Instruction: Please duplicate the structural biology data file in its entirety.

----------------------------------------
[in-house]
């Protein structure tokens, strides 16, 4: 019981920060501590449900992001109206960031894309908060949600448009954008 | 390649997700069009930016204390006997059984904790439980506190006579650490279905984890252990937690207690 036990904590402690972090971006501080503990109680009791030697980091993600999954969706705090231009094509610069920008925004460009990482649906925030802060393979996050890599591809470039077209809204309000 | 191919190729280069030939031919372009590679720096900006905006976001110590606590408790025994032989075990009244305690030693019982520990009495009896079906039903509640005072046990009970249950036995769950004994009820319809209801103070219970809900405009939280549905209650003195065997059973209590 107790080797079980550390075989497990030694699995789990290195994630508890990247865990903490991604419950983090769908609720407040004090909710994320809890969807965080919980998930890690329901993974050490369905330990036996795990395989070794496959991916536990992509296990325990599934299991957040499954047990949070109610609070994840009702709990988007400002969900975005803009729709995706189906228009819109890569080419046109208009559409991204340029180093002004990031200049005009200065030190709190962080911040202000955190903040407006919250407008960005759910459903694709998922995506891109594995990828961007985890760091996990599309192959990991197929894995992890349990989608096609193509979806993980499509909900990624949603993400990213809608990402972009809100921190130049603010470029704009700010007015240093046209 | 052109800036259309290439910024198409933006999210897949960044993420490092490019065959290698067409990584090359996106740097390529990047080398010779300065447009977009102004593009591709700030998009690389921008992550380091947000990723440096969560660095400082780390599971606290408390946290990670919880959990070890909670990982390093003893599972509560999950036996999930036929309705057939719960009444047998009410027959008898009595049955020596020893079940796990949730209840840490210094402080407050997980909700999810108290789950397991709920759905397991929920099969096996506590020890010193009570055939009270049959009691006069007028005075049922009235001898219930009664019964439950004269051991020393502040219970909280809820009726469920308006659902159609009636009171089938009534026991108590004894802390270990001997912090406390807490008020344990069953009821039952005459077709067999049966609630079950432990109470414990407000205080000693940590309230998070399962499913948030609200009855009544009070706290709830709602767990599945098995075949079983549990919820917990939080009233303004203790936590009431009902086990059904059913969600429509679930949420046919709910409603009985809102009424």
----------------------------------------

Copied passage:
[in-house]
């Protein structure tokens, strides 16, 4: 019981920060501590449900992001109206960031894309908060949600448009954008 | 390649997700069009930016204390006997059984904790439980506190006579650490279905984890252990937690207690 036990904590402690972090971006501080503990109680009791030697980091993600999954969706705090231009094509610069920008925004460009990482649906925030802060393979996050890599591809470039077209809204309000 | 191919190729280069030939031919372009590679720096900006905006976001110590606590408790025994032989075990009244305690030693019982520990009495009896079906039903509640005072046990009970249950036995769950004994009820319809209801103070219970809900405009939280549905209650003195065997059973209590 107790080797079980550390075989497990030694699995789990290195994630508890990247865990903490991604419950983090769908609720407040004090909710994320809890969807965080919980998930890690329901993974050490369905330990036996795990395989070794496959991916536990992509296990325990599934299991957040499954047990949070109610609070994840009702709990988007400002969900975005803009729709995706189906228009819109890569080419046109208009559409991204340029180093002004990031200049005009200065030190709190962080911040202000955190903040407006919250407008960005759910459903694709998922995506891109594995990828961007985890760091996990599309192959990991197929894995992890349990989608096609193509979806993980499509909900990624949603993400990213809608990402972009809100921190130049603010470029704009700010007015240093046209 | 052109800036259309290439910024198409933006999210897949960044993420490092490019065959290698067409990584090359996106740097390529990047080398010779300065447009977009102004593009591709700030998009690389921008992550380091947000990723440096969560660095400082780390599971606290408390946290990670919880959990070890909670990982390093003893599972509560999950036996999930036929309705057939719960009444047998009410027959008898009595049955020596020893079940796990949730209840840490210094402080407050997980909700999810108290789950397991709920759905397991929920099969096996506590020890010193009570055939009270049959009691006069007028005075049922009235001898219930009664019964439950004269051991020393502040219970909280809820009726469920308006659902159609009636009171089938009534026991108590004894802390270990001997912090406390807490008020344990069953009821039952005459077709067999049966609630079950432990109470414990407000205080000693940590309230998070399962499913948030609200009855009544009070706290709830709602767990599945098995075949079983549990919820917990939080009233303004203790936590009431009902086990059904059913969600429509679930949420046919709910409603009985809102009424």